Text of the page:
A mix of what appeared to be Donald Trump supporters, white supremacists, and Neo-Confederates converged Saturday night in Charlottesville, Virginia for a rally eerily reminiscent of previous rallies by the Klu Klux Klan. White nationalist and self proclaimed “alt-right” leader Richard Spencer was on hand, as an assembled crowd of dozens led chants of “you will not replace us,” “Russia is our friend,” and “blood and soil.”

The groups were initially protesting an April decision by the Charlottesville City Council to sell a statue of Confederate General Robert E. Lee standing in the park, which is not so coincidentally also named after him. A Charlottesville judge has issued an injunction preventing the city from selling the Lee statue for six months.

Much like South Carolina’s 2015 decision to remove the Confederate flag from the state capitol grounds and New Orleans’ Confederate monument removal, the move has sparked outrage among Southern Heritage groups. As it relates to Saturday’s activities in Charlottesville, it’s rather difficult to rally behind a popular Neo-Confederate slogan of “heritage not hate” when you’re literally channeling optics from Klu Klux Klan rallies by carrying torches in support of a long-ousted government with a constitution supporting the now-abolished Three-Fifths Compromise.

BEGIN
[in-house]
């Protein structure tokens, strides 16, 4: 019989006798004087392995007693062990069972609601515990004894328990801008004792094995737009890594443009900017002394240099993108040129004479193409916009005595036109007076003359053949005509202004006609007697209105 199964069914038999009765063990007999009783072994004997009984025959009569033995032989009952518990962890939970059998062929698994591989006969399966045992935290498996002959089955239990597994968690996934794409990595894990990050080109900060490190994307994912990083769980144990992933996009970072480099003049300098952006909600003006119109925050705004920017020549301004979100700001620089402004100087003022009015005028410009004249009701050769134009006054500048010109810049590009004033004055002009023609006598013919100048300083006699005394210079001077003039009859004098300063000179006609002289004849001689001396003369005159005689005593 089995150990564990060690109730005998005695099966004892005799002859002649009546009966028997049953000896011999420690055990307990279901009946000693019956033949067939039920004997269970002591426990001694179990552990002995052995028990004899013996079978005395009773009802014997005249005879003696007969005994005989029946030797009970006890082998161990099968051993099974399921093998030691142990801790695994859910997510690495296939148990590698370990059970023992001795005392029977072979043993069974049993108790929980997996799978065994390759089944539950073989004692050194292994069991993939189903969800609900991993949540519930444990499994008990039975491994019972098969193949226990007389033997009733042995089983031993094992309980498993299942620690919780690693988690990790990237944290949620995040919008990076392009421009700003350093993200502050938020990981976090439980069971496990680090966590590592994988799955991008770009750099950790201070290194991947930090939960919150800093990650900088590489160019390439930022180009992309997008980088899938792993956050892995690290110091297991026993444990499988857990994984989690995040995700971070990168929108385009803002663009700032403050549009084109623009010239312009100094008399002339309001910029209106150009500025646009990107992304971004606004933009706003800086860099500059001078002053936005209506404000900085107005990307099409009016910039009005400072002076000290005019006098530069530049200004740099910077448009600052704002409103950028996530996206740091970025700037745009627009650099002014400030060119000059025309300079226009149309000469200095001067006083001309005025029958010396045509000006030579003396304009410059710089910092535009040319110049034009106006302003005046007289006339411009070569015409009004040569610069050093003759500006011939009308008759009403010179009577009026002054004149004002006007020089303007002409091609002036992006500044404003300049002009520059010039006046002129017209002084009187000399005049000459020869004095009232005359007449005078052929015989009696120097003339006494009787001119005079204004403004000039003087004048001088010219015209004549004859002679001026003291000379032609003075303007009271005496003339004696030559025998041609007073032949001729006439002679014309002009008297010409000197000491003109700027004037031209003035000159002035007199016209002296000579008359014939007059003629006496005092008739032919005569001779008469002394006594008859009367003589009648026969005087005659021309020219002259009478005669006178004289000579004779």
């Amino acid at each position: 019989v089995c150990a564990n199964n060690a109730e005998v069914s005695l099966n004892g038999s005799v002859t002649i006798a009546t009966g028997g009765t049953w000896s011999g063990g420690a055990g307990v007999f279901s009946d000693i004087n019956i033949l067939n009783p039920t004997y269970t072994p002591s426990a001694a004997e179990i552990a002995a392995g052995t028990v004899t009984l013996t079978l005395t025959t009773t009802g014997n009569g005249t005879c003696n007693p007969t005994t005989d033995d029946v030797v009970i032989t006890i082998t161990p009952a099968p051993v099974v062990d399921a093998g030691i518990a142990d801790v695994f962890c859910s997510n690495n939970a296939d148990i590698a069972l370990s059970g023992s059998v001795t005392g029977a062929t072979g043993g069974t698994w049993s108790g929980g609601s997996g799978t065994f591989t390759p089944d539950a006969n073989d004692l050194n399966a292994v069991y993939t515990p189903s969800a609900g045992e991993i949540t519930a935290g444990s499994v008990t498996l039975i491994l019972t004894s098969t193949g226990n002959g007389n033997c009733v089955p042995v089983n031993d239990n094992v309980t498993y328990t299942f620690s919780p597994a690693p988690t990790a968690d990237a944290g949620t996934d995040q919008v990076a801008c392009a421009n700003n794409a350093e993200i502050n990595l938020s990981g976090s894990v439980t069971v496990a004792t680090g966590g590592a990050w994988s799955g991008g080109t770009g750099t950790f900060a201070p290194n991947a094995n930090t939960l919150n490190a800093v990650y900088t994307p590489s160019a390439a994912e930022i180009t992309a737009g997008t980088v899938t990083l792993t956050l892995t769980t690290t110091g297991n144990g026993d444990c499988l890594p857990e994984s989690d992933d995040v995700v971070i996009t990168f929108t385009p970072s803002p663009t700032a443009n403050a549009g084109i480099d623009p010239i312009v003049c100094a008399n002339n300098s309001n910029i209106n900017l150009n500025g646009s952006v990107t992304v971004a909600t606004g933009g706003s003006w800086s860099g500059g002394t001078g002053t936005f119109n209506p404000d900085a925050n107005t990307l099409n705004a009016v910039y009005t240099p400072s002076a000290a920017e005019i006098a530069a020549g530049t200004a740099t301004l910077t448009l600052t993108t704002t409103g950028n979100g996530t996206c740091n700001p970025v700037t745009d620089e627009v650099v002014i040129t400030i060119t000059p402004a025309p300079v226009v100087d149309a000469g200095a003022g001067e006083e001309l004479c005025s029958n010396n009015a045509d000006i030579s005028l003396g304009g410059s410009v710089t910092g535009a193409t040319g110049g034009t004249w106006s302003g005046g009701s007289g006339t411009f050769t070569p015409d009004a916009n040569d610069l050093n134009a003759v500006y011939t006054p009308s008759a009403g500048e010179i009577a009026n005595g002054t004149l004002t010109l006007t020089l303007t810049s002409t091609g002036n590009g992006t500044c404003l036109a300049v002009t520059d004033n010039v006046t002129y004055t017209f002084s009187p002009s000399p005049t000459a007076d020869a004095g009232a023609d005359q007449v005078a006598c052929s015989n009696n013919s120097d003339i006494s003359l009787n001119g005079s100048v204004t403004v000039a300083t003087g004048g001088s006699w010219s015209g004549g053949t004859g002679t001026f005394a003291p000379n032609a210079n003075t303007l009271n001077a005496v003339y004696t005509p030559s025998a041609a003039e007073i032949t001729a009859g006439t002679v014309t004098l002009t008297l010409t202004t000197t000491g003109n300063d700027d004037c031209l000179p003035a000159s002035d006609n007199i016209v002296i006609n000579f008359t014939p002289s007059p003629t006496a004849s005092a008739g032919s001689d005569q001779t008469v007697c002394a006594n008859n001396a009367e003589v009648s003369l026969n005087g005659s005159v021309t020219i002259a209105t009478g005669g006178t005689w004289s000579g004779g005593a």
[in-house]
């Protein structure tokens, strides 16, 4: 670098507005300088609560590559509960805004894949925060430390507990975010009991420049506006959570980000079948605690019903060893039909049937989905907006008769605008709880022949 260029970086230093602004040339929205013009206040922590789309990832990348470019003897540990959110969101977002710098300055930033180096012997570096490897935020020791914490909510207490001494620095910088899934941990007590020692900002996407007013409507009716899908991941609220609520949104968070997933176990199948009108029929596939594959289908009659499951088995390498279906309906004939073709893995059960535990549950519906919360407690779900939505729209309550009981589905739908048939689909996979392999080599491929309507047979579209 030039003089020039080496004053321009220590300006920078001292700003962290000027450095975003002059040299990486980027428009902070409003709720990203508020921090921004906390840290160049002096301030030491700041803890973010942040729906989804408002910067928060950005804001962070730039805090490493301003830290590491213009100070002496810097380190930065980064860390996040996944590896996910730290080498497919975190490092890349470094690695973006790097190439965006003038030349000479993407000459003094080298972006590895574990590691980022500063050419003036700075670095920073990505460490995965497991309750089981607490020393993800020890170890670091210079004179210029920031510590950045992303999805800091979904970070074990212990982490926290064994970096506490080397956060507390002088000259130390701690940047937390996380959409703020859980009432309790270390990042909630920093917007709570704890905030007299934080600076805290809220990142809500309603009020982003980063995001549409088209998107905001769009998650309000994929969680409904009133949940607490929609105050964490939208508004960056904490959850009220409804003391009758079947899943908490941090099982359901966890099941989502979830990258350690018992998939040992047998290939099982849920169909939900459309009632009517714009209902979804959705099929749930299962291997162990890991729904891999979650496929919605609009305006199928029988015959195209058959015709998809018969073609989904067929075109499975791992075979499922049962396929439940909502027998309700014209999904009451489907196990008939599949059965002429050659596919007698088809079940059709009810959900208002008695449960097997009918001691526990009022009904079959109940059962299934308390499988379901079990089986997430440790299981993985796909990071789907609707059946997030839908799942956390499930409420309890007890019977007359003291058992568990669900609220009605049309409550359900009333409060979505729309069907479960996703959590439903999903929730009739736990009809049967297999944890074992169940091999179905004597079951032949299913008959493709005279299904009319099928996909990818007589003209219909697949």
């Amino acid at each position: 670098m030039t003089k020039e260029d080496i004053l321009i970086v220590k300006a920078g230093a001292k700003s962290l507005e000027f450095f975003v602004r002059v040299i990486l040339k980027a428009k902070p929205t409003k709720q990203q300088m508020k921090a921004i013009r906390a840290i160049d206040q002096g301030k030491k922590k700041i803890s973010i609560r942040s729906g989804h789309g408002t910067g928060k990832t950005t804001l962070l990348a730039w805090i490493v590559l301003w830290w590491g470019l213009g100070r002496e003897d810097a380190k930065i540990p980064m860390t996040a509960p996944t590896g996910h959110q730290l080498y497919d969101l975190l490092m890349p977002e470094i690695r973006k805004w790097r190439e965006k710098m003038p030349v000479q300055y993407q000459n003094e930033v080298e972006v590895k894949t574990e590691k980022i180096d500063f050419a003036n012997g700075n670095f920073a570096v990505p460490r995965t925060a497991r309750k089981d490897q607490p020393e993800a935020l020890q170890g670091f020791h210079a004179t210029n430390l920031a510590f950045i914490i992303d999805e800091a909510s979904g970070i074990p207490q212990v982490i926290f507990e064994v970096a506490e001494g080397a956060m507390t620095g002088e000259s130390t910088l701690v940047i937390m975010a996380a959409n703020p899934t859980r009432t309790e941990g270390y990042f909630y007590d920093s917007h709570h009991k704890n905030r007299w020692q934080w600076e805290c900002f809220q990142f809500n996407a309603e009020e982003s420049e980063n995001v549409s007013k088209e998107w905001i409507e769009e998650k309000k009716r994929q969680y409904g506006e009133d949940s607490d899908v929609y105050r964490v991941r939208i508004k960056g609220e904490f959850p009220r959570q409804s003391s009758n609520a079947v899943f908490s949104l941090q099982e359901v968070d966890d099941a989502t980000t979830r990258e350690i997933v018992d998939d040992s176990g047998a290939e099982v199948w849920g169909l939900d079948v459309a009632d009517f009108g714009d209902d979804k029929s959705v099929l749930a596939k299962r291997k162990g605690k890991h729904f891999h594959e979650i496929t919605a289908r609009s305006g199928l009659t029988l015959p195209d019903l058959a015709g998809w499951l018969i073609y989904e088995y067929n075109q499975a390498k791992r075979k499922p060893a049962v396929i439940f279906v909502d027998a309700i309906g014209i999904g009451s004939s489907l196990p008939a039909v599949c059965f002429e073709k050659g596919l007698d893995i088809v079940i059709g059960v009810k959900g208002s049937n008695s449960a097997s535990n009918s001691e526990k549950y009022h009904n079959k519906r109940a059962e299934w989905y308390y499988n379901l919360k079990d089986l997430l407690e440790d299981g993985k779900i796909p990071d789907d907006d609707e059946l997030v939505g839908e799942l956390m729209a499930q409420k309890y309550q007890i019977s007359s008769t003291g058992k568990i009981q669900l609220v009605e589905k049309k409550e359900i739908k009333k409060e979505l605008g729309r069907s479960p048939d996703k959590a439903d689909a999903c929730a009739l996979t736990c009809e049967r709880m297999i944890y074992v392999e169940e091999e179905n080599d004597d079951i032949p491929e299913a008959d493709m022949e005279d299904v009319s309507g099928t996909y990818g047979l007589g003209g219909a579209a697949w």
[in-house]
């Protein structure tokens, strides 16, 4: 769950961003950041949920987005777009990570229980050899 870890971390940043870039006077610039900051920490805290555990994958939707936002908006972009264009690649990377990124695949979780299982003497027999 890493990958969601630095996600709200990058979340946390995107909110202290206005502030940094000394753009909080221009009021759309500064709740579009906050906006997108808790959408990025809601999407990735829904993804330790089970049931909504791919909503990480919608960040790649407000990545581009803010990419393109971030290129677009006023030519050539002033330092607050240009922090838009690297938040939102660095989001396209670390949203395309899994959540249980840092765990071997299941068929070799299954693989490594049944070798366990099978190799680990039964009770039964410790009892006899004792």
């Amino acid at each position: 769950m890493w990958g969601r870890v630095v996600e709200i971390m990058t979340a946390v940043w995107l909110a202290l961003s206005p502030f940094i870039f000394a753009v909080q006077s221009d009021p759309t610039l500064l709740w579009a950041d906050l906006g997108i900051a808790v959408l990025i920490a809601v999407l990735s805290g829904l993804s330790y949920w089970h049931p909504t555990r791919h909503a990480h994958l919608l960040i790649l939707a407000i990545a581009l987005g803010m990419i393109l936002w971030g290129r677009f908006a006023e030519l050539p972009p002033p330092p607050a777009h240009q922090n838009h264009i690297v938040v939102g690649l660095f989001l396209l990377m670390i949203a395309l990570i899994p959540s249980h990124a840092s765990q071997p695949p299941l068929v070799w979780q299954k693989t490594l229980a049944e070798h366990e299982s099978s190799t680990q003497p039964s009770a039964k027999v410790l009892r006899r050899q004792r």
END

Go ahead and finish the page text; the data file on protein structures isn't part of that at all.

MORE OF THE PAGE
Charlottesville Mayor Mike Signer indicated as much in a written statement shared via Facebook, saying the event was “either profoundly ignorant or was designed to instill fear in our minority populations in a way that hearkens back to the days of the KKK.” 

The “Russia is our friend” chants were yet another piece of anecdotal evidence indicating various white supremacy groups support the Trump Administration. The FBI and CIA are both investigating President Trump for possible ties to Russian hacking before, during, and after the 2016 presidential election.

While Spencer was punched on camera in January for his white supremacist remarks, it appears violence was kept at a minimum Saturday. A report in Charlottesville’s Daily Progress noted that local police arrived after a brief scuffle between protesters and the crowd dispersed soon afterward.